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• Preconditions explicitly separate normal behavior from exceptional behavior

• For example, a method requires a parameter to be non-null.

• Postconditions indicates what kind of outputs may be produced

• For example, if a method produces two types of outputs, then we want to select inputs so that both types of outputs are tested.

• Relationships between different parameters can also be used to identify characteristics

• For example, if a method takes two object parameters x and y, we may want to check what happens if x and y point to the same object or to logically equal objects

Software Testing and Maintenance 15

• Consider a triangle classification program which inputs three integers representing the lengths of the three sides of a triangle, and outputs the type of the triangle.

• The possible types of a triangle include scalene, equilateral, isosceles, and invalid.

int classify (int side1, int side2, int side3)

0: scalene, 1: equilateral, 2: isosceles; -1: invalid

Software Testing and Maintenance 16

• Interface-based IPM: Consider the relation of the length of each side to some special value such as zero

Software Testing and Maintenance 17

• Functionality-based IPM: Consider the traditional geometric classification of triangles

Software Testing and Maintenance 18

Software Testing and Maintenance 19

• Suppose that an application has a constraint on an input variable X such that it can only assume integer values in the range 0 .. 4.

• Without GUI, the application must check for out-of-range values.

• With GUI, the user may be able to select a valid value from a list, or may be able to enter a value in a text field.

Software Testing and Maintenance 20

values

2

2

1

Correct

values

Correct

values

Correct

values

GUI-A

GUI-B

Application

Core Application

Core Application

GUI Design (2)

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• Introduction

• Equivalence Partitioning

• Boundary-Value Analysis

• Summary

Software Testing and Maintenance 22

• Programmers often make mistakes in processing values at and near the boundaries of equivalence classes.

• For example, a method M is supposed to compute a function f1 when condition x <= 0 and function f2 otherwise. However, M has an error such that it computes f1 for x < 0 and f2 otherwise.

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• A test selection technique that targets faults in applications at the boundaries of equivalence classes.

• Partition the input domain

• Identify the boundaries for each partition

• Select test data such that each boundary value occurs in at least one test input

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• Consider a method findPrices that takes two inputs, itemcode (99 .. 999) and quantity (1 .. 100).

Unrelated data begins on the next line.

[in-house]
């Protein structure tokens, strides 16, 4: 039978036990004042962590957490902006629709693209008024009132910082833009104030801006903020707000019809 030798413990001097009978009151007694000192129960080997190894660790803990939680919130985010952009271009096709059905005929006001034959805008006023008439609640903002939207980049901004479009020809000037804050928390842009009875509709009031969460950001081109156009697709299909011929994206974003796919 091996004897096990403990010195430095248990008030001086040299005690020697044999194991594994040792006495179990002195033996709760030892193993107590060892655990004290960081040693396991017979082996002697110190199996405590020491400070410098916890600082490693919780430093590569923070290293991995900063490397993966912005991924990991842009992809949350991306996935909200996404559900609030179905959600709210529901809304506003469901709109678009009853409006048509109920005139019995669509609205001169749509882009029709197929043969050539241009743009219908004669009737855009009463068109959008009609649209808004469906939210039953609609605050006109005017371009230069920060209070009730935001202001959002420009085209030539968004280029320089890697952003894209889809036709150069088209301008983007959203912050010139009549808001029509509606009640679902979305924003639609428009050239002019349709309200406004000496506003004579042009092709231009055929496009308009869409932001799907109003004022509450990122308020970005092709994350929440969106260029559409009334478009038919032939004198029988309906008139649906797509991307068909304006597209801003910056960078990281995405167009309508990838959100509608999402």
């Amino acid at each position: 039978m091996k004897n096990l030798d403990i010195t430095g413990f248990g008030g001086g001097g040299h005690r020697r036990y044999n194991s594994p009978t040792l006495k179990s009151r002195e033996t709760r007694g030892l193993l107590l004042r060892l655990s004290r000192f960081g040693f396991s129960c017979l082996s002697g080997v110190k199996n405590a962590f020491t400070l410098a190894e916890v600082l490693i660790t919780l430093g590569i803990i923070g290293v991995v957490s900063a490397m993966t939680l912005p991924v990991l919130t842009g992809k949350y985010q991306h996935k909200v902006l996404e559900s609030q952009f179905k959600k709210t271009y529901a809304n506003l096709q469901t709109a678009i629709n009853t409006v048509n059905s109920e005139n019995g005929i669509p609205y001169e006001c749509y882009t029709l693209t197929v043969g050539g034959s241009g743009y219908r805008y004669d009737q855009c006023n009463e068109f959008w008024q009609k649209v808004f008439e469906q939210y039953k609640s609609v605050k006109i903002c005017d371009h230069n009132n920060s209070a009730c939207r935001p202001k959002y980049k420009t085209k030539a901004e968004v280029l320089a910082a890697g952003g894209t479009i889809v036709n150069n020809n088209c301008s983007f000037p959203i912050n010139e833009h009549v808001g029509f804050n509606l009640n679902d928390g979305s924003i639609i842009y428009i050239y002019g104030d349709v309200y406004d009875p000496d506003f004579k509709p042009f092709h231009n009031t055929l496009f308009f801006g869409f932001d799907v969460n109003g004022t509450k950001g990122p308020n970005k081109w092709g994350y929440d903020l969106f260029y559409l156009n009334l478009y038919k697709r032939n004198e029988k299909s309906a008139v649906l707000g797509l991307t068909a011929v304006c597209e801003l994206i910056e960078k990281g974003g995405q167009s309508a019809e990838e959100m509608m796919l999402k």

• The method accesses a database to find and display the unit price, the description, and the total price, if the code and quantity are valid.

• Otherwise, the method displays an error message and return.

Software Testing and Maintenance 25

• Equivalence classes for code:

• E1: Values less than 99

• E2: Values in the range

• E3: Values greater than 999

• Equivalence classes for quantity:

• E4: Values less than 1

• E5: Values in the range

• E6: Values greater than 100

Software Testing and Maintenance 26

0

100

2

998

99

1000

101

999

100

E6

E2

E4

E1

99

1

E2

E5

Example (3)

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• Tests are selected to include, for each variable, values at and around the boundary

• An example test set is T = { t1: (code = 98, qty = 0), t2: (code = 99, qty = 1), t3: (code = 100, qty = 2), t4: (code = 998, qty = 99), t5: (code = 999, qty = 100), t6: (code = 1000, qty = 101) }

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• publicvoid findPrice (int code, int qty)

• {

• if (code < 99 or code > 999) {

• display_error (“Invalid code”); return;

• }

• // begin processing

• }

Software Testing and Maintenance 29

• One way to fix the problem is to replace t1 and t6 with the following four tests: t7 = (code = 98, qty = 45), t8 = (code = 1000, qty = 45), t9 = (code = 250, qty = 0), t10 = (code = 250, qty = 101).

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• Introduction

• Equivalence Partitioning

• Boundary-Value Analysis

• Summary

Software Testing and Maintenance 31

• Test selection is about sampling the input space in a cost-effective manner.

• The notions of equivalence partitioning and boundary analysis are so common that sometimes we apply them without realizing it.

• Interface-based IPM is easier to perform, but may miss some important semantic information; functionality-based IPM is more challenging, but can be very effective in many cases.

• Boundary analysis considers values both at and near boundaries.